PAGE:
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On the Church of Reason and Punk Game Development
by Rami Ismail on 02/26/13 06:08:00 pm   Expert Blogs   Featured Blogs

The following blog post, unless otherwise noted, was written by a member of Gamasutra’s community.
The thoughts and opinions expressed are those of the writer and not Gamasutra or its parent company.

 

IndieCade East.

Last week, I gave a talk at the first ever New York City IndieCade East. Completely unaware of the expertise level of the audience, I decided to try a talk I’ve wanted to give for a while. Besides at venues filled with peers, I often speak at art- or culture-related events with audiences that have little pre-existing knowledge of the medium. This specific talk (which has gone through an absurd amount of iterations before I felt comfortable giving any version of it) is an entry-level explanation of the ideas and core principles of player agency – without using the words player agency.

Obviously, I needed to introduce Vlambeer and thus I ran with my usual slides – Jan Willem and I met in the train to school and pretty much hated each other right away, but found a common frustration in our game design university. We developed a mutual respect, dropped out because we felt we’d learn more just diving into the big bad world with reckless disregard for reality, founded Vlambeer in 2010 and made lots of games since.

Vlambeer. Yo.

After the talk was over there was a short slot for questions - which one person happily did. This person grabbed the microphone and carefully cleared their throat. This was an academic that ‘couldn’t fail to notice my stance on education’ and pointed out that I might’ve missed a tremendous wealth of theoretical knowledge about my chosen profession. The question that followed this quite frankly eye-opening rant was: ‘Do you know what player agency is?’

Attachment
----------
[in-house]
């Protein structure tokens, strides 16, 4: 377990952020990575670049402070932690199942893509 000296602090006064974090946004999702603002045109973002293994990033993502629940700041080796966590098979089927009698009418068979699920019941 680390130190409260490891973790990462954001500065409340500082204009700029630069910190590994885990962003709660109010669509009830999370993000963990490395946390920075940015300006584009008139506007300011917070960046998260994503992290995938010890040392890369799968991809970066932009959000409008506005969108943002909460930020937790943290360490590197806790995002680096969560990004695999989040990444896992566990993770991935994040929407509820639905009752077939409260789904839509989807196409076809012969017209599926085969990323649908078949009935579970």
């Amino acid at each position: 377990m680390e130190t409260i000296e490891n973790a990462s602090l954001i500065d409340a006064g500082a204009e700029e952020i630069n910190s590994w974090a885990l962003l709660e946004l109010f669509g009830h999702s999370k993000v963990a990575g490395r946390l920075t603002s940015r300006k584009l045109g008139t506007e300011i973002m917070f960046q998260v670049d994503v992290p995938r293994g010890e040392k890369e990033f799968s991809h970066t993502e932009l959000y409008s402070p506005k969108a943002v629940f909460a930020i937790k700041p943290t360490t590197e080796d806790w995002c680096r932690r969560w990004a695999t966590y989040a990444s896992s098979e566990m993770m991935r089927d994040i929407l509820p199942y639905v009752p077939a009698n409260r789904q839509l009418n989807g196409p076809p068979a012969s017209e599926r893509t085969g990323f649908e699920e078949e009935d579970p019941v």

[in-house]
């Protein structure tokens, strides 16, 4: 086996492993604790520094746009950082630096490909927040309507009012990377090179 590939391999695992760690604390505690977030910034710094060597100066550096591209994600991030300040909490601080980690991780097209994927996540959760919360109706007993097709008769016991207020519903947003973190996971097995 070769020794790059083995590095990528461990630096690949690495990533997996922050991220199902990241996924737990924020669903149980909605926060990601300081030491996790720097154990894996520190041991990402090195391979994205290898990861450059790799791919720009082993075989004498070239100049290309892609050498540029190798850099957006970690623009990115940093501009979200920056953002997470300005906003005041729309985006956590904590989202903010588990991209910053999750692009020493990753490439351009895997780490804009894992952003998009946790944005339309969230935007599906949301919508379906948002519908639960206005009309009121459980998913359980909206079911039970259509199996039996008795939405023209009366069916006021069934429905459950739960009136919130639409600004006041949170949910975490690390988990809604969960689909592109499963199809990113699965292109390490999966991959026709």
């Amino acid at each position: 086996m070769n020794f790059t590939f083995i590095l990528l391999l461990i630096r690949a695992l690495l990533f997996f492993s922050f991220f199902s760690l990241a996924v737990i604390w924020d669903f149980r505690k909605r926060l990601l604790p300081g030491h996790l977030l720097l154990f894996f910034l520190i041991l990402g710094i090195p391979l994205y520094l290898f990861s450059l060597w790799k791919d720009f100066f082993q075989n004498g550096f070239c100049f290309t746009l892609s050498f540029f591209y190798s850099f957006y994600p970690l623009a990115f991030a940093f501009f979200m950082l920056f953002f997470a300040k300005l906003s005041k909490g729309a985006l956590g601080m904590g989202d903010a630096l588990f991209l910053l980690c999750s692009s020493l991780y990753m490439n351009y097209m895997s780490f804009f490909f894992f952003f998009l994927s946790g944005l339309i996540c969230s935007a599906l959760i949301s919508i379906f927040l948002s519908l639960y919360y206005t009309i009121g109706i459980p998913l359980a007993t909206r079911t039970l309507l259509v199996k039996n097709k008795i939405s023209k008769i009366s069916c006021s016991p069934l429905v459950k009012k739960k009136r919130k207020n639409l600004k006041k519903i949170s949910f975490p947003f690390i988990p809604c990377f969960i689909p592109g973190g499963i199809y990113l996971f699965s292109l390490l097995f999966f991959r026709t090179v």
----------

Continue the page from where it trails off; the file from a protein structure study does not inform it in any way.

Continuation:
For some reason, that rubbed me the wrong way: I had spent a lot of time refining my explanation of the concept, catering it towards less literate people in a way that was hopefully both fun and educational. Here was someone who thought the reason I did it that way was because my assumed lack of formal education likely meant that I did not know the words for what I was trying to discuss.

I am not an academic. I make videogames. I learned how to make videogames by tinkering around with game creation since I was six years old. Somehow, I learned running a company by selling computers at an electronics store; by having a game design cloned and dealing with the supportive yet rough media fallout after that; by realizing I had undersold a game during negotiations because the other party instantly agreed to my opening bid; by having our accountant mail us about a few missing forms.

However, I am completely unsure as to how not having a formal education could be considered a limitation of my theoretical knowledge. One doesn’t need a university to read books or get access to interesting papers. Last year, I visited DiGRA out of sheer interest for the academic side of game development. The notion that the only way to knowledge of a subject is through formal education is mind-blowing to me.